David Raab said...

Hi Ajay,

I've asked Client X Client CEO Michael Hoffman to reply to this one, since he has a great deal of banking experience. His comment follows:

The simple answer is that customer contact policy needs to be set at the top of the organization, but rarely, even where touted as an executive order, do banks execute using central customer data policy.

The most successful quick adaptations to a centralized policy have added another tier of silos in the form of segment managers responsible for managing highly profitable customers, moderately profitable and low to unprofitable customers. Segmentation based on current value is less successful than segmentation based on potential value but still creates a programs and delivery that are more customer centric. Potential value segmentation is better, however much more (BI) business intelligence intensive and few companies have the patience and expertise to succeed.

A pure relationship manager approach, think of a portfolio of customers, has also been extremely successful where relationship managers are tasked with growing the profitability of an identified set of customers. This approach is most successful when the relationship managers’ compensation is based on growth within their portfolio. The portfolio approach typically requires substantial cultural changes (performance based compensation practices and systems). The portfolio approach typically extends employee tenure (merit based performance and career path benefits). The portfolio approach requires some amount of discretionary budget for the managers and the ability to track customers and households over time and across channels and product silos.

I guess the simple answer is that an IT or marketing policy that simply shuts down access to customer lists and contacts will absolutely not work. The bank needs a common customer goal (the requirement for leadership to communicate the goal is huge) and management’s ability to communicate each employees role is extremely important. Tying these objectives to performance incentives is the ideal.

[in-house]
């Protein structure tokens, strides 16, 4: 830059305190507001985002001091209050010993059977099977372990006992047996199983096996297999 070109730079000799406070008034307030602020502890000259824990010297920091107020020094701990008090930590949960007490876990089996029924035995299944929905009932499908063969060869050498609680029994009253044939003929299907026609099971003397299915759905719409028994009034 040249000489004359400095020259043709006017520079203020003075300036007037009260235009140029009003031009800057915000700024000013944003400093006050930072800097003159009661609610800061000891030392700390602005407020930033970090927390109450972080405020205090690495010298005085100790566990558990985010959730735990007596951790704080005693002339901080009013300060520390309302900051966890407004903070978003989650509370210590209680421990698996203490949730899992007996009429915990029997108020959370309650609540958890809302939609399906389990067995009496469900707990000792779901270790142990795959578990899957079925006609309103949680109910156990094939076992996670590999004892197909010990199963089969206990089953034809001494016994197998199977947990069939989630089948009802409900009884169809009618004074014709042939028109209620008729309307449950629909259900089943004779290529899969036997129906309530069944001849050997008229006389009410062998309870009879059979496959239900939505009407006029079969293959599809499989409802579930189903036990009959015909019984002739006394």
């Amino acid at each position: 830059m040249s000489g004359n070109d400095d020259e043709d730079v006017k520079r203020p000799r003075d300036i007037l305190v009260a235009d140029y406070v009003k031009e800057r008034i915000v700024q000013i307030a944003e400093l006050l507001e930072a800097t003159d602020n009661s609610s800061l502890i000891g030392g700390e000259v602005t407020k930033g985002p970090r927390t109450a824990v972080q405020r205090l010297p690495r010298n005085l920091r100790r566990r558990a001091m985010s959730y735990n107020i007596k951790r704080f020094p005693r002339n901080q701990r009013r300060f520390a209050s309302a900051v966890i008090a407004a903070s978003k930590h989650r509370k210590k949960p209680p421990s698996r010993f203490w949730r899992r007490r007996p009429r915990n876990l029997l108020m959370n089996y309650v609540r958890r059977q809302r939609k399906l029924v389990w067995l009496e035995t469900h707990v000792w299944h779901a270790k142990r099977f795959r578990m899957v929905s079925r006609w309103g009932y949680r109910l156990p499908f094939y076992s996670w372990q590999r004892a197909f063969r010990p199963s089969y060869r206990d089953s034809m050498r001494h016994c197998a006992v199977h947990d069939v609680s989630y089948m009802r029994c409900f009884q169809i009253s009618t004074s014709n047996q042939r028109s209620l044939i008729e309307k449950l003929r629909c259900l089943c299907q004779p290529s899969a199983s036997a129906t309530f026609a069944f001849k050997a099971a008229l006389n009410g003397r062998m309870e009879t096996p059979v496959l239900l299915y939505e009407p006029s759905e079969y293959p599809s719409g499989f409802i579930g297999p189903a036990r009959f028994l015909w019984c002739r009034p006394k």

Ron Shevlin said...

Ajay asks a great question, one that's really difficult to answer. Michael Hoffman's reply is spot on.

The "solution" requires a lot more than a policy. I put "solution" in quotes, because using that word implies there's a problem. If there is a problem, it's from the customer's perspective -- not the bank's.

But it might be the bank's problem and it just doesn't see it. Specifically, across product lines, response rates to marketing efforts may be lower than they might be because customers and prospects are getting over-touched.

The place to start, Ajay, isn't with a policy -- it's with analysis that can start to prove to the bank's product-focused execs that if they don't coordinate marketing efforts across LOBs that they'll continue to depress results.

David Raab said...

Ron, I fully agree: you have to start with analysis that proves to top management that uncoordinated LOB efforts are depressing results for the business as a whole. Otherwise you have a "tragedy of the commons" situation where the product managers push their own promotions so long as they are incrementally profitable, regardless of what it does to everyone else. Unless top managers see a way that over-promotion is costing them money, they will never have a strong enough reason to rein in the LOB efforts.